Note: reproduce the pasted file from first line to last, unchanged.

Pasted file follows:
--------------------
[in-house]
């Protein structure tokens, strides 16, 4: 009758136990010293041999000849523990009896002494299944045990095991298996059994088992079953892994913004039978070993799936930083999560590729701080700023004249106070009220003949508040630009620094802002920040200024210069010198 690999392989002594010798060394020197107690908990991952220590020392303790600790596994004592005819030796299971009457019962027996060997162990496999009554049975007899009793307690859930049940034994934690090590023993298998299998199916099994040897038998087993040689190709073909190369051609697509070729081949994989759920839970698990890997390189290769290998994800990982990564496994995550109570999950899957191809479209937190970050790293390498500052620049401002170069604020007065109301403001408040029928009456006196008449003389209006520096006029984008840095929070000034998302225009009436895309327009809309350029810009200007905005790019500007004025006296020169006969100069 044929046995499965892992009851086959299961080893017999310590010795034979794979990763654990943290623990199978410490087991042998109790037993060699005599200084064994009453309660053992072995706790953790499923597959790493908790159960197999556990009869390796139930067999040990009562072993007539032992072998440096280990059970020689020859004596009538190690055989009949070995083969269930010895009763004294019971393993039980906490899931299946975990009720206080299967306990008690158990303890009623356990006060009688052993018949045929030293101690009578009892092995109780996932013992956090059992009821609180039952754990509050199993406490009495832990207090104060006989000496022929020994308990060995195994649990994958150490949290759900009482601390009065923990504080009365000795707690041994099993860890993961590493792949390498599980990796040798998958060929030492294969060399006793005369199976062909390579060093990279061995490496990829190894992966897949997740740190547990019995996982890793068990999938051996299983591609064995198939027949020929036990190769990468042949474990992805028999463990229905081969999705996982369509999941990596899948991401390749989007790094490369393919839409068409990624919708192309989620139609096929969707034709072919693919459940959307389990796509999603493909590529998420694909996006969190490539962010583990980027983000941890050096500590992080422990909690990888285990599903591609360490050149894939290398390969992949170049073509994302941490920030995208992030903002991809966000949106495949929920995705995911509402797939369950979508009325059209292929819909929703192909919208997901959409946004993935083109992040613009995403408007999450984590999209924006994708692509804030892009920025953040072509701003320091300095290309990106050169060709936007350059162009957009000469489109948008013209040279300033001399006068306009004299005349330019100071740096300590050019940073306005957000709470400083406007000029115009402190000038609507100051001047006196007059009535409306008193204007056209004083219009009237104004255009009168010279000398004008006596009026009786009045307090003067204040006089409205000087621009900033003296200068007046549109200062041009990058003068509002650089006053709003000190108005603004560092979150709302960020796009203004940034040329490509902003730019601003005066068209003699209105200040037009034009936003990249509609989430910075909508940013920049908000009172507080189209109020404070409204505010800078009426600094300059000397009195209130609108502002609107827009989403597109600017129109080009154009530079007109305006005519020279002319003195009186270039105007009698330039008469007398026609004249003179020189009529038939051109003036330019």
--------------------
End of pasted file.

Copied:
[in-house]
């Protein structure tokens, strides 16, 4: 009758136990010293041999000849523990009896002494299944045990095991298996059994088992079953892994913004039978070993799936930083999560590729701080700023004249106070009220003949508040630009620094802002920040200024210069010198 690999392989002594010798060394020197107690908990991952220590020392303790600790596994004592005819030796299971009457019962027996060997162990496999009554049975007899009793307690859930049940034994934690090590023993298998299998199916099994040897038998087993040689190709073909190369051609697509070729081949994989759920839970698990890997390189290769290998994800990982990564496994995550109570999950899957191809479209937190970050790293390498500052620049401002170069604020007065109301403001408040029928009456006196008449003389209006520096006029984008840095929070000034998302225009009436895309327009809309350029810009200007905005790019500007004025006296020169006969100069 044929046995499965892992009851086959299961080893017999310590010795034979794979990763654990943290623990199978410490087991042998109790037993060699005599200084064994009453309660053992072995706790953790499923597959790493908790159960197999556990009869390796139930067999040990009562072993007539032992072998440096280990059970020689020859004596009538190690055989009949070995083969269930010895009763004294019971393993039980906490899931299946975990009720206080299967306990008690158990303890009623356990006060009688052993018949045929030293101690009578009892092995109780996932013992956090059992009821609180039952754990509050199993406490009495832990207090104060006989000496022929020994308990060995195994649990994958150490949290759900009482601390009065923990504080009365000795707690041994099993860890993961590493792949390498599980990796040798998958060929030492294969060399006793005369199976062909390579060093990279061995490496990829190894992966897949997740740190547990019995996982890793068990999938051996299983591609064995198939027949020929036990190769990468042949474990992805028999463990229905081969999705996982369509999941990596899948991401390749989007790094490369393919839409068409990624919708192309989620139609096929969707034709072919693919459940959307389990796509999603493909590529998420694909996006969190490539962010583990980027983000941890050096500590992080422990909690990888285990599903591609360490050149894939290398390969992949170049073509994302941490920030995208992030903002991809966000949106495949929920995705995911509402797939369950979508009325059209292929819909929703192909919208997901959409946004993935083109992040613009995403408007999450984590999209924006994708692509804030892009920025953040072509701003320091300095290309990106050169060709936007350059162009957009000469489109948008013209040279300033001399006068306009004299005349330019100071740096300590050019940073306005957000709470400083406007000029115009402190000038609507100051001047006196007059009535409306008193204007056209004083219009009237104004255009009168010279000398004008006596009026009786009045307090003067204040006089409205000087621009900033003296200068007046549109200062041009990058003068509002650089006053709003000190108005603004560092979150709302960020796009203004940034040329490509902003730019601003005066068209003699209105200040037009034009936003990249509609989430910075909508940013920049908000009172507080189209109020404070409204505010800078009426600094300059000397009195209130609108502002609107827009989403597109600017129109080009154009530079007109305006005519020279002319003195009186270039105007009698330039008469007398026609004249003179020189009529038939051109003036330019």